Geoscience Map 1993-2: Geology and Mineral Occurrences of the Galore Creek Area (NTS 104G/4)
View Geoscience Map 1993-2 (PDF, 7.8 MB)
Geoscience Map 1993-2 presents the geology and mineral occurrences of the Galore Creek area (104G/04). The 1:50 000 scale geological map includes a legend, four geological cross sections, and a reference list.
Stikine assemblage strata range in age from Upper Carboniferous to Lower Permian. Upper Carboniferous to Lower Permian strata include units dominated by siliceous siltstones and felsic dust tuffs. Lower Permian strata are mainly bioclastic grainstone, epiclastics and tuff overlying bioclastic limestone with chert interbeds.
Upper Triassic Stuhini Group units include silicic clastics and volcanic wackes; siltstone, sandstone and augite crystal tuffs and flows; plagioclase and basaltic–andesite and hornblende porphyry flows and tuffs; intermediate breccia flows, lahar and fragmentals; fine black clastics, tuff and conglomerate; and pyroxene porphyry breccia flows.
Upper Triassic to Lower Jurassic strata comprise a volcanic facies, with potassium-feldspar and pseudoleucite-bearing fragmentals and alkaline basalt flows, and a sedimentary facies with potassium-feldspar crystal tuff, epiclastics and volcanic conglomerate.
The oldest intrusive rocks are Middle to Late Triassic intrusions of the Hickman batholith that range from granodiorite to monzonite and plagioclase megacrystic diorite. The Late Triassic to Early Jurassic Galore Creek intrusions consist of syenite, and porphyritic monzonite. Early Jurassic intrusions are quartz diorite to granodiorite, and potassium feldspar megacrystic granite to quartz monzonite. Eocene intrusions are granodiorite, and potassium feldspar-megacrystic granite and equigranular quartz monzonite.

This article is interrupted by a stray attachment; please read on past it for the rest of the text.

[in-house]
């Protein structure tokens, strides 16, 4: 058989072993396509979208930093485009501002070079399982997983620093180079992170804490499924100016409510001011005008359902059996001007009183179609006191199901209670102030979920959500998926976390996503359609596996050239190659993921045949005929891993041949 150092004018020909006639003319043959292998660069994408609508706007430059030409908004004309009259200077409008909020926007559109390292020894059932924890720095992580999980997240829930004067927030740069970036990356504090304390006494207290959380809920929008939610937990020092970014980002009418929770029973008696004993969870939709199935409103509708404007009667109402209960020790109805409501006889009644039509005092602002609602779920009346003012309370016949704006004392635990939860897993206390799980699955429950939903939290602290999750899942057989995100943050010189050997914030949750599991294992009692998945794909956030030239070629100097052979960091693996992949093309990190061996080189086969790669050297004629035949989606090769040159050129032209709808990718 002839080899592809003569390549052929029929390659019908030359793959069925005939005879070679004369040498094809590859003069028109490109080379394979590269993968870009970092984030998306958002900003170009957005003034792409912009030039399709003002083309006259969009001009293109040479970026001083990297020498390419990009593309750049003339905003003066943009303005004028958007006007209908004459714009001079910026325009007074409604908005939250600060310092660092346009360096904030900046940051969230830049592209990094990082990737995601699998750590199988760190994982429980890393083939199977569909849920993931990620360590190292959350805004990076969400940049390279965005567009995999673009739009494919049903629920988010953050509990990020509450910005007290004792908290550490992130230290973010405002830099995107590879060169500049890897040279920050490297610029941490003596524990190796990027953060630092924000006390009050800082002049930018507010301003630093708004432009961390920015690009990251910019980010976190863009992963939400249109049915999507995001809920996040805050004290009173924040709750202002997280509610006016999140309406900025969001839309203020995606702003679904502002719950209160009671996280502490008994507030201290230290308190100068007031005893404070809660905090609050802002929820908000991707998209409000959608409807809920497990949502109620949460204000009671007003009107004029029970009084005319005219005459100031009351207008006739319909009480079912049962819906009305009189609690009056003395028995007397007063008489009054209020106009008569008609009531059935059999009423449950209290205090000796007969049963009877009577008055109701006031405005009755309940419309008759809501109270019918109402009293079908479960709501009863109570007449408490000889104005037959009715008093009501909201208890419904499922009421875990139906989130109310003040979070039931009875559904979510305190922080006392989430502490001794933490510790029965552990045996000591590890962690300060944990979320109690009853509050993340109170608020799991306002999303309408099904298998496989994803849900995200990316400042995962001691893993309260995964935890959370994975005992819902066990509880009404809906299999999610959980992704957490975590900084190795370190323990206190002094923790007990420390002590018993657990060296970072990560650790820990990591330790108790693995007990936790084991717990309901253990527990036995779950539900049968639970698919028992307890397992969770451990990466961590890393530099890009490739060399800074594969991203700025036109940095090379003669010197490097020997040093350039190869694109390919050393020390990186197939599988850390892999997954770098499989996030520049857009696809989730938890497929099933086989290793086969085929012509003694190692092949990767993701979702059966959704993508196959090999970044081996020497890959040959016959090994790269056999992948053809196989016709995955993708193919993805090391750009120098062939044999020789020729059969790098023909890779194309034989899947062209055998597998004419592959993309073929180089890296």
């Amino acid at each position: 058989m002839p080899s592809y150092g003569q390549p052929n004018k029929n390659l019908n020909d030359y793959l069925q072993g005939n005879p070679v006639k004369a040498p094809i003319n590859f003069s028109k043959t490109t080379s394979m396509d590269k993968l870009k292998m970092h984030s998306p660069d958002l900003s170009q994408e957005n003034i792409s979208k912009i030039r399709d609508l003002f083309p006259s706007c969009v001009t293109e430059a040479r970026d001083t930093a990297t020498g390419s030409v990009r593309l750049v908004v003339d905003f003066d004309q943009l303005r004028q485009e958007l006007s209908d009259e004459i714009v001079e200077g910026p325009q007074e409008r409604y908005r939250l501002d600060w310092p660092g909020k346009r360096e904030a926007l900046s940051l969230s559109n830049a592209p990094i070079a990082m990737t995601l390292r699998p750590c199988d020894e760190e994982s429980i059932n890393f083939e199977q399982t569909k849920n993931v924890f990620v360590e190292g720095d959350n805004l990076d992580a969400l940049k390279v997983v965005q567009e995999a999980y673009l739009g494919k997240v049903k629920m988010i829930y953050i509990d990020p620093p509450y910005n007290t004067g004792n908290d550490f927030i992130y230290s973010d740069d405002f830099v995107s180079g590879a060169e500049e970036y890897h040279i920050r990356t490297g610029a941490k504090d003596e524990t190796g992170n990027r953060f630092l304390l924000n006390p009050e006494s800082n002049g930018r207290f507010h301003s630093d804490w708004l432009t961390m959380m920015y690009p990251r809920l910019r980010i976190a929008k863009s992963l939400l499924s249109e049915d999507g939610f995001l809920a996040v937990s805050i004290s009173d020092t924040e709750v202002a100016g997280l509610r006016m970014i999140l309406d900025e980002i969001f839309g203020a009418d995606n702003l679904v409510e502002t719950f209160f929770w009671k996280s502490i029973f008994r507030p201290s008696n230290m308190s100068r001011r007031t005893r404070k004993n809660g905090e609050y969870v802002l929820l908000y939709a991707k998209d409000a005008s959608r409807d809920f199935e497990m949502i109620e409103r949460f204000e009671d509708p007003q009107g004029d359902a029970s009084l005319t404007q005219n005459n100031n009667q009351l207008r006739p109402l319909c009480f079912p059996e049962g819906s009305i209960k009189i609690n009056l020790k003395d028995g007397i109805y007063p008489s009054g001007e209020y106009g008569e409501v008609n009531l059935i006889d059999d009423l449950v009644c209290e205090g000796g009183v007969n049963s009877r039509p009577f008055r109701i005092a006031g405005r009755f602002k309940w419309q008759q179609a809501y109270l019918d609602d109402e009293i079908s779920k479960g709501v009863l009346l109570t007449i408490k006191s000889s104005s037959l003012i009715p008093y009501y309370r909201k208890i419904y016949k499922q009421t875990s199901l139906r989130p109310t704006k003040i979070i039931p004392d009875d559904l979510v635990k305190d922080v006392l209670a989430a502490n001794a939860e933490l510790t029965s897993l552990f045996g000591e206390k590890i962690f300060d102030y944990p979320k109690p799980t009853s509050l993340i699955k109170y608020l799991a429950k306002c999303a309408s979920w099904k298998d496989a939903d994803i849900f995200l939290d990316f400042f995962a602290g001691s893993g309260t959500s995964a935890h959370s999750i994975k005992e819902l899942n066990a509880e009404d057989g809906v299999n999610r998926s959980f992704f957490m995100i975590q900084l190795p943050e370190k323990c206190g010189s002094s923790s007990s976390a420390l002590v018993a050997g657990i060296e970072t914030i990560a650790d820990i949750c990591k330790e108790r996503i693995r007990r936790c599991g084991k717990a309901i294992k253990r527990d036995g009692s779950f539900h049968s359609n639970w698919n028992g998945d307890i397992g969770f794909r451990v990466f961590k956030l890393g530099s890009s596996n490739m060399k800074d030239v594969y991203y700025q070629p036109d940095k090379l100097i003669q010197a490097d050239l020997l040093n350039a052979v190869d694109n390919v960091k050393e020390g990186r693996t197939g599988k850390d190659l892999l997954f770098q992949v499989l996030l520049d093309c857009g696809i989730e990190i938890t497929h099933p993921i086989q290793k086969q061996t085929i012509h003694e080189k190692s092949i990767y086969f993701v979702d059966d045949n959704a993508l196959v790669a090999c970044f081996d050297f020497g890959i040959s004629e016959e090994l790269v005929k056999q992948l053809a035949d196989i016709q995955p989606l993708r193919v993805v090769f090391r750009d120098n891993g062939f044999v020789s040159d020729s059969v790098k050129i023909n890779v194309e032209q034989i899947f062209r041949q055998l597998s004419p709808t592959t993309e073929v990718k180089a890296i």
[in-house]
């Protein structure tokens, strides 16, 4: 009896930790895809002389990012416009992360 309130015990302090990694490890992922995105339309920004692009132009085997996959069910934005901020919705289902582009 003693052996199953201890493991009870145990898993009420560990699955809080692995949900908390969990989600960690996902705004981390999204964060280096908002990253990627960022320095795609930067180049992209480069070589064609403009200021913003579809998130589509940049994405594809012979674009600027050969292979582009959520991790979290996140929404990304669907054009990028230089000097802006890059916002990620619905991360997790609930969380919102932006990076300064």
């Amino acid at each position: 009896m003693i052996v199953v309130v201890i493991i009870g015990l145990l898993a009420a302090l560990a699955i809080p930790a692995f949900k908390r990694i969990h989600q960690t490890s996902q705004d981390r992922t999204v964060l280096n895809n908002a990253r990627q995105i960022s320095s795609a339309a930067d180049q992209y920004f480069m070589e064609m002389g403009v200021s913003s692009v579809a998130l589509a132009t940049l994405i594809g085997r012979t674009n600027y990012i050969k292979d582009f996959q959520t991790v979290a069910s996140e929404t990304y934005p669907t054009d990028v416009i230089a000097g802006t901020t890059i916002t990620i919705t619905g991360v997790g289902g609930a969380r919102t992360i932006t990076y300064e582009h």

Structural style at Galore Creek is dominated by brittle deformation and faulting and controlled by competency contrasts between volcanic and sedimentary rocks of the arc assemblage. Three or possibly four episodes of deformation have been recognized, but ages are poorly constrained. The earliest structures are synmetamorphic, and pre-Triassic, possibly Carboniferous, age. These structures, and related northeast-striking penetrative foliations, are deformed by west-trending post-Triassic (?) folds. Two post-Early Jurassic events are recognized, one is characterized by north-trending southwest-verging folds and reverse faults; and the younger is characterized by northeast-verging kink folds.
Metallogeny in the Galore area is related to plate boundary subduction processes and two separate mineralizing events, one in the latest Late Triassic and one in the Eocene. Each is characterized by a different base and precious metal suite. A Late Triassic to Early Jurassic alkalic volcanic centre at Galore Creek hosts ten synvolcanic copper-gold deposits. The largest, the Stikine Copper Limited central zone contains 125 000 000 tonnes of material with an estimated grade of 1.06 per cent copper, 0.4 gram per tonne gold and 7.7 grams per tonne silver. A similar deposit occurs at Copper Canyon. Pervasive potash metasomatism and retrograde calcsilicate alteration characterize the mineralized zones. Smaller tonnage, Eocene silver-rich base metal veins are associated with calcalkaline intrusions and hosted in northeasterly-striking faults at the Trek property and breccia pipes at the Ptarmigan zone. Alteration and gangue minerals are quartz, sericite, and iron carbonate assemblages. Volcanogenic massive sulphide deposits (e.g., Tulsequah Chief) are an untested but viable exploration target in the Paleozoic Stikine assemblage rocks.
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